Name: Edith Cavell
Featured in: History Heroes WORLD WAR 1
Famous for: Smuggling over 200 Allied soldiers out of hospitals into safe, neutral territories during World War 1. She was shot by firing squad.
Edith Cavell’s early life
Edith Cavell, one of History Heroes’ World War 1 Heroes, was born 150 years ago on the 4th December in a small village in Norfolk, Swardeston where her father was the Reverend. Edith was the oldest of four children, three girls and one boy.
She originally found herself in Belgium as a governess and after returning to Norfolk in 1895 to care for her sick father it is believed she was inspired to become a nurse. Edith Cavell’s career as a nurse did not begin auspiciously. Her nursing supervisor at the Royal London Hospital, where Edith Cavell trained from 1896, observed that Edith had good intentions but was ‘unpunctual and not a nurse that could be relied on’.
After working in hospitals in London and Manchester, in 1907 she accepted a role in Belgium to care for a sick Belgian child.
Nursing in Belgium
In Belgium Edith Cavell soon proved her mettle and quickly became Matron of the First Nursing School there. Back in Norfolk, seeing family, at the outbreak of the First World War, Edith sped back to Belgium, this time to the newly established Frontline, ‘at a time I am more needed than ever’. Edith Cavell tended to ALL the war wounded and was, in fact, criticised for treating Austrian and German wounded soldiers alongside allied soldiers.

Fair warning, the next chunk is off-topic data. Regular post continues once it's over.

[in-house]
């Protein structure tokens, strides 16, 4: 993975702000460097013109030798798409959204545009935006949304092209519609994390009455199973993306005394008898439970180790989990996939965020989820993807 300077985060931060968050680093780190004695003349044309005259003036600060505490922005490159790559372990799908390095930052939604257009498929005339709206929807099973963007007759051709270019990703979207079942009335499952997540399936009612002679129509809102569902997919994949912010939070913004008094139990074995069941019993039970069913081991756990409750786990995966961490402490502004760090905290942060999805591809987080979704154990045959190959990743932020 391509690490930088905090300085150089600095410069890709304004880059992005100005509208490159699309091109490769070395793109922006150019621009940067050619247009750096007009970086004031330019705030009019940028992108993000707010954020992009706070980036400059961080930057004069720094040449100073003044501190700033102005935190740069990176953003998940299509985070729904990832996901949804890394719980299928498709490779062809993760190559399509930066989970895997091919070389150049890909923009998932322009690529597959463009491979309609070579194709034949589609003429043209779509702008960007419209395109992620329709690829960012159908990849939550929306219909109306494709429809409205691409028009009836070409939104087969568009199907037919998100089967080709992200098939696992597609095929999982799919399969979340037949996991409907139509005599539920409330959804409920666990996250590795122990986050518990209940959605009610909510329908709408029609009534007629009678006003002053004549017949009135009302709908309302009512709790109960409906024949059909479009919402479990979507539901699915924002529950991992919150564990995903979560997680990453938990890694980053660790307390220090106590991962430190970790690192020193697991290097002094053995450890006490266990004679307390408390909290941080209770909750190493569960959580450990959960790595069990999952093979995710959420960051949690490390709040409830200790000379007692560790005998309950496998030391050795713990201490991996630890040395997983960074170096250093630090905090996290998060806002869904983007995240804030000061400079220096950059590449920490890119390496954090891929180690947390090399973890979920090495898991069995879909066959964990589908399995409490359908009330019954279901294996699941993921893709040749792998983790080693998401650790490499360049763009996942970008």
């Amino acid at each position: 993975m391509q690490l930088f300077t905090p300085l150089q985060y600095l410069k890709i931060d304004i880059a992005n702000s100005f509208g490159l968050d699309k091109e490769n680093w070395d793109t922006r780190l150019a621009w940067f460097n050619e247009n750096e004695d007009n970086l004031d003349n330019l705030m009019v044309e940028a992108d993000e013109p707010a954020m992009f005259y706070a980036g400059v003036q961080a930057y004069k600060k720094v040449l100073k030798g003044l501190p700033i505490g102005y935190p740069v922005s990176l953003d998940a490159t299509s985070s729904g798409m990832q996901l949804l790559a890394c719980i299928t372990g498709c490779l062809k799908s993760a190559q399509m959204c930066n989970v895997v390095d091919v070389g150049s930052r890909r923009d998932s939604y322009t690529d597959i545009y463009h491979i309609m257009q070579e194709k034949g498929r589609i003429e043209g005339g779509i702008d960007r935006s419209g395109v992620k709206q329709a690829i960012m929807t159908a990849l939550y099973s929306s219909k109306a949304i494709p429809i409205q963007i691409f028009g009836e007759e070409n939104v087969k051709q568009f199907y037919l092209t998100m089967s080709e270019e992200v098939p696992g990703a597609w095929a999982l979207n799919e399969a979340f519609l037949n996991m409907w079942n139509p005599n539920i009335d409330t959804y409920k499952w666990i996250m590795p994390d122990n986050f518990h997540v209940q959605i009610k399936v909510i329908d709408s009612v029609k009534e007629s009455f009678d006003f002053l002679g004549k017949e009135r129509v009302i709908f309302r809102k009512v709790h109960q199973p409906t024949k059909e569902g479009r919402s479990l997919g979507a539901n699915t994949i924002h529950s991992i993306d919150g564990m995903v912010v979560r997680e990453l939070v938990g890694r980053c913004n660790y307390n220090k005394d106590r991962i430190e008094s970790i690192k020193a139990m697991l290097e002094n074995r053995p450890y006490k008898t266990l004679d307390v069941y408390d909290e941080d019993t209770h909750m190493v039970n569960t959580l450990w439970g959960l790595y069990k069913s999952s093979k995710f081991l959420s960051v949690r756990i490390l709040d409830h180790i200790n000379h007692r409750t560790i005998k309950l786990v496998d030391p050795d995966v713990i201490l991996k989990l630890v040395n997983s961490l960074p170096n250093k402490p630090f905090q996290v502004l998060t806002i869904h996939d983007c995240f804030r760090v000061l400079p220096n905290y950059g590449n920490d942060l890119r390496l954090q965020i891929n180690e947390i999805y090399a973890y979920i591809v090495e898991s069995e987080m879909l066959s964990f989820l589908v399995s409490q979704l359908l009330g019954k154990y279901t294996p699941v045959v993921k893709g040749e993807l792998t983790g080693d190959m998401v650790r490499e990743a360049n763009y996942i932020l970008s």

At the same time as caring for all the injured soldiers, Edith established a route to smuggle over 200 Allied soldiers out of the hospital and into safe, neutral Holland. The Germans discovered her and her accomplices’ actions and arrested her in August 1915 for harbouring Allied soldiers. Despite an international outcry at her arrest and the then neutral American and Spanish governments pleading for her not to be executed, Edith Cavell was shot by a German firing squad in October 1915, guilty of ‘assisting the enemy’.
After the war, Edith was reburied back in Norfolk after a state funeral in Westminster Abbey. She left many legacies behind her, including a rash of new-born girls in France and Belgium, called after her. The great French singer, Edith Piaf, was one of those – born 2 months after Edith Cavell was shot in 1915.
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